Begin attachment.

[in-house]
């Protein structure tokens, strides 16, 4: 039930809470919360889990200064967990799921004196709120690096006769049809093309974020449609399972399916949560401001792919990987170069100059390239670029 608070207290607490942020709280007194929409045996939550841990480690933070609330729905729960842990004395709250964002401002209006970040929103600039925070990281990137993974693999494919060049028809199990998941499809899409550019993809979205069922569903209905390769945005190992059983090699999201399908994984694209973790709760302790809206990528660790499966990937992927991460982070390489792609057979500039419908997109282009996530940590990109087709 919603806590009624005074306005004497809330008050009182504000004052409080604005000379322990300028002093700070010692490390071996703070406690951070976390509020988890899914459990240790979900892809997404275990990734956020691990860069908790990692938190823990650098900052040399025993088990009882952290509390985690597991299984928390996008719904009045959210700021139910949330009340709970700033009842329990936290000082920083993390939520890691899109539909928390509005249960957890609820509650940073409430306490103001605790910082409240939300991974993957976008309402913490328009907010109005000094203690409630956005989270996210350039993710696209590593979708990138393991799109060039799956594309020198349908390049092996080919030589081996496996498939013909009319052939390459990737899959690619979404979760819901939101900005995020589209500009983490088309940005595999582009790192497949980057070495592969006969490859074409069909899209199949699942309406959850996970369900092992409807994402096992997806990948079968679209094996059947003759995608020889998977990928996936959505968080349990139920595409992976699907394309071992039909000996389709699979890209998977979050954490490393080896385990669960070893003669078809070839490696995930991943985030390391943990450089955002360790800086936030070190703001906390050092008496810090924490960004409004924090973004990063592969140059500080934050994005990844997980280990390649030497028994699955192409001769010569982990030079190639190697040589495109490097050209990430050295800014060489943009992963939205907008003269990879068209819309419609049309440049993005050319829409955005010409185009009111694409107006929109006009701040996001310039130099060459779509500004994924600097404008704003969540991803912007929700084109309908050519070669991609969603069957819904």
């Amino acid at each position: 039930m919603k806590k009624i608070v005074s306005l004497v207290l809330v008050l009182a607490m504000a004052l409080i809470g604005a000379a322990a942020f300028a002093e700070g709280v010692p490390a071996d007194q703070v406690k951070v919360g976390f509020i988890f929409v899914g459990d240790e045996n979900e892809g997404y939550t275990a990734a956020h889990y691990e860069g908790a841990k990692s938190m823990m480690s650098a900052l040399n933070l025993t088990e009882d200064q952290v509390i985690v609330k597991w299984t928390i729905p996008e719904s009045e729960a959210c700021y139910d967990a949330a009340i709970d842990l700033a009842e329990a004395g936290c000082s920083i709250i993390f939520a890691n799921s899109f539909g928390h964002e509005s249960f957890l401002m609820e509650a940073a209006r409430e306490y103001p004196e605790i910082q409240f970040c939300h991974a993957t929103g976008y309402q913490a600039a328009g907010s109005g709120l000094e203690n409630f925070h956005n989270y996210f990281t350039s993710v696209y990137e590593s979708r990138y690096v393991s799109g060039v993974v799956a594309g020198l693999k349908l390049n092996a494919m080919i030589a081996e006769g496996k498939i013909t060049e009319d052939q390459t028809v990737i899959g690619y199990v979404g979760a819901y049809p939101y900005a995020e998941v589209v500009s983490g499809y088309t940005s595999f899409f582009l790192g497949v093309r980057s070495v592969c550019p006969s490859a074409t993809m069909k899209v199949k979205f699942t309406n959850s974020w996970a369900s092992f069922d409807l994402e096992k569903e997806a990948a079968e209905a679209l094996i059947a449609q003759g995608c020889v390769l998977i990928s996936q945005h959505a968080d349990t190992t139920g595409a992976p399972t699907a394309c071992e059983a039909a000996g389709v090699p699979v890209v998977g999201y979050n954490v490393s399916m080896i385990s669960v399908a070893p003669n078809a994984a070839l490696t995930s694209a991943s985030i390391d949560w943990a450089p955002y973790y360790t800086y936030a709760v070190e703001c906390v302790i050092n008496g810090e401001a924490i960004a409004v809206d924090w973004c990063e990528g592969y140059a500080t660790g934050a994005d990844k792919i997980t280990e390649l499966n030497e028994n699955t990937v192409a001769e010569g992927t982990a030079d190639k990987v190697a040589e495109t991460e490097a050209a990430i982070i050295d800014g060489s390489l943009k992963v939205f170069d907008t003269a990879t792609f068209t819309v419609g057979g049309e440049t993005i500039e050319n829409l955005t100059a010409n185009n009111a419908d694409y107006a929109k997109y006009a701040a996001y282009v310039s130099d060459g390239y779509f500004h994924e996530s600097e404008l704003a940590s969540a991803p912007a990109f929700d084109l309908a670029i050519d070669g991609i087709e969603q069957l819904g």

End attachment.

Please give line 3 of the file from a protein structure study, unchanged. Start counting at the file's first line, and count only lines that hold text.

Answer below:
């Amino acid at each position: 039930m919603k806590k009624i608070v005074s306005l004497v207290l809330v008050l009182a607490m504000a004052l409080i809470g604005a000379a322990a942020f300028a002093e700070g709280v010692p490390a071996d007194q703070v406690k951070v919360g976390f509020i988890f929409v899914g459990d240790e045996n979900e892809g997404y939550t275990a990734a956020h889990y691990e860069g908790a841990k990692s938190m823990m480690s650098a900052l040399n933070l025993t088990e009882d200064q952290v509390i985690v609330k597991w299984t928390i729905p996008e719904s009045e729960a959210c700021y139910d967990a949330a009340i709970d842990l700033a009842e329990a004395g936290c000082s920083i709250i993390f939520a890691n799921s899109f539909g928390h964002e509005s249960f957890l401002m609820e509650a940073a209006r409430e306490y103001p004196e605790i910082q409240f970040c939300h991974a993957t929103g976008y309402q913490a600039a328009g907010s109005g709120l000094e203690n409630f925070h956005n989270y996210f990281t350039s993710v696209y990137e590593s979708r990138y690096v393991s799109g060039v993974v799956a594309g020198l693999k349908l390049n092996a494919m080919i030589a081996e006769g496996k498939i013909t060049e009319d052939q390459t028809v990737i899959g690619y199990v979404g979760a819901y049809p939101y900005a995020e998941v589209v500009s983490g499809y088309t940005s595999f899409f582009l790192g497949v093309r980057s070495v592969c550019p006969s490859a074409t993809m069909k899209v199949k979205f699942t309406n959850s974020w996970a369900s092992f069922d409807l994402e096992k569903e997806a990948a079968e209905a679209l094996i059947a449609q003759g995608c020889v390769l998977i990928s996936q945005h959505a968080d349990t190992t139920g595409a992976p399972t699907a394309c071992e059983a039909a000996g389709v090699p699979v890209v998977g999201y979050n954490v490393s399916m080896i385990s669960v399908a070893p003669n078809a994984a070839l490696t995930s694209a991943s985030i390391d949560w943990a450089p955002y973790y360790t800086y936030a709760v070190e703001c906390v302790i050092n008496g810090e401001a924490i960004a409004v809206d924090w973004c990063e990528g592969y140059a500080t660790g934050a994005d990844k792919i997980t280990e390649l499966n030497e028994n699955t990937v192409a001769e010569g992927t982990a030079d190639k990987v190697a040589e495109t991460e490097a050209a990430i982070i050295d800014g060489s390489l943009k992963v939205f170069d907008t003269a990879t792609f068209t819309v419609g057979g049309e440049t993005i500039e050319n829409l955005t100059a010409n185009n009111a419908d694409y107006a929109k997109y006009a701040a996001y282009v310039s130099d060459g390239y779509f500004h994924e996530s600097e404008l704003a940590s969540a991803p912007a990109f929700d084109l309908a670029i050519d070669g991609i087709e969603q069957l819904g």